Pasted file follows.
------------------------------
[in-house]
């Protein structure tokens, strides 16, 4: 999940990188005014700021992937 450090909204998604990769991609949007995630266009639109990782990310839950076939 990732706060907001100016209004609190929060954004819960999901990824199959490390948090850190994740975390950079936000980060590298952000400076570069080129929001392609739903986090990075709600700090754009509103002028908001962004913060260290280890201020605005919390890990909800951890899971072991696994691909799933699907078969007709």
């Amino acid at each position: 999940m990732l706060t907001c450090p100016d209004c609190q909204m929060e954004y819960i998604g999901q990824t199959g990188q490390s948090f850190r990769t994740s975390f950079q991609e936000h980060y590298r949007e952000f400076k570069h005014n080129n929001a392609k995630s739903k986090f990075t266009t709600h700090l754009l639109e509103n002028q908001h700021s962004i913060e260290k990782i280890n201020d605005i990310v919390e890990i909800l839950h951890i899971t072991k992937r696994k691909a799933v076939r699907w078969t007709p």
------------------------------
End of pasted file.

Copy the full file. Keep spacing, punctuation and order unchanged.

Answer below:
[in-house]
């Protein structure tokens, strides 16, 4: 999940990188005014700021992937 450090909204998604990769991609949007995630266009639109990782990310839950076939 990732706060907001100016209004609190929060954004819960999901990824199959490390948090850190994740975390950079936000980060590298952000400076570069080129929001392609739903986090990075709600700090754009509103002028908001962004913060260290280890201020605005919390890990909800951890899971072991696994691909799933699907078969007709």
């Amino acid at each position: 999940m990732l706060t907001c450090p100016d209004c609190q909204m929060e954004y819960i998604g999901q990824t199959g990188q490390s948090f850190r990769t994740s975390f950079q991609e936000h980060y590298r949007e952000f400076k570069h005014n080129n929001a392609k995630s739903k986090f990075t266009t709600h700090l754009l639109e509103n002028q908001h700021s962004i913060e260290k990782i280890n201020d605005i990310v919390e890990i909800l839950h951890i899971t072991k992937r696994k691909a799933v076939r699907w078969t007709p």